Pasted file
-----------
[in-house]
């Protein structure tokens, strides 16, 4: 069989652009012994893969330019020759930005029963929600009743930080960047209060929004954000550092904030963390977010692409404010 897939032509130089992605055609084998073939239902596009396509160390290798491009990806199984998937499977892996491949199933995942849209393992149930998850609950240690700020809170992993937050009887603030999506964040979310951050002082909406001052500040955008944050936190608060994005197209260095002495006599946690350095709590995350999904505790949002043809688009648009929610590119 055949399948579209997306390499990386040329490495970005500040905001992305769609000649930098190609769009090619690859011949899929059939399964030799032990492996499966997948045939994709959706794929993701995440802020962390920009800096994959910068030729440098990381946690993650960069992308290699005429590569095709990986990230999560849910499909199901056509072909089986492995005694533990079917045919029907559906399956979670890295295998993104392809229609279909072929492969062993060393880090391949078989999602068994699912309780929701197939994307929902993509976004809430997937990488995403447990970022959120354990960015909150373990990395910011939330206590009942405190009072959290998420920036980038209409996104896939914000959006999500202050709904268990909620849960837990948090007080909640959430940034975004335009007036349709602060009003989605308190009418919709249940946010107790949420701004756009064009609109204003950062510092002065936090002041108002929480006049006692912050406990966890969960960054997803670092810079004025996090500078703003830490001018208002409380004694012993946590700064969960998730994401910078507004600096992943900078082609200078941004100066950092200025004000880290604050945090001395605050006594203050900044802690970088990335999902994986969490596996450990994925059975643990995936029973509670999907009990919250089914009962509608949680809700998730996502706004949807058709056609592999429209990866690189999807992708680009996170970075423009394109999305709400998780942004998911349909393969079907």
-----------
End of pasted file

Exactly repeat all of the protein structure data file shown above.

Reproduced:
[in-house]
């Protein structure tokens, strides 16, 4: 069989652009012994893969330019020759930005029963929600009743930080960047209060929004954000550092904030963390977010692409404010 897939032509130089992605055609084998073939239902596009396509160390290798491009990806199984998937499977892996491949199933995942849209393992149930998850609950240690700020809170992993937050009887603030999506964040979310951050002082909406001052500040955008944050936190608060994005197209260095002495006599946690350095709590995350999904505790949002043809688009648009929610590119 055949399948579209997306390499990386040329490495970005500040905001992305769609000649930098190609769009090619690859011949899929059939399964030799032990492996499966997948045939994709959706794929993701995440802020962390920009800096994959910068030729440098990381946690993650960069992308290699005429590569095709990986990230999560849910499909199901056509072909089986492995005694533990079917045919029907559906399956979670890295295998993104392809229609279909072929492969062993060393880090391949078989999602068994699912309780929701197939994307929902993509976004809430997937990488995403447990970022959120354990960015909150373990990395910011939330206590009942405190009072959290998420920036980038209409996104896939914000959006999500202050709904268990909620849960837990948090007080909640959430940034975004335009007036349709602060009003989605308190009418919709249940946010107790949420701004756009064009609109204003950062510092002065936090002041108002929480006049006692912050406990966890969960960054997803670092810079004025996090500078703003830490001018208002409380004694012993946590700064969960998730994401910078507004600096992943900078082609200078941004100066950092200025004000880290604050945090001395605050006594203050900044802690970088990335999902994986969490596996450990994925059975643990995936029973509670999907009990919250089914009962509608949680809700998730996502706004949807058709056609592999429209990866690189999807992708680009996170970075423009394109999305709400998780942004998911349909393969079907």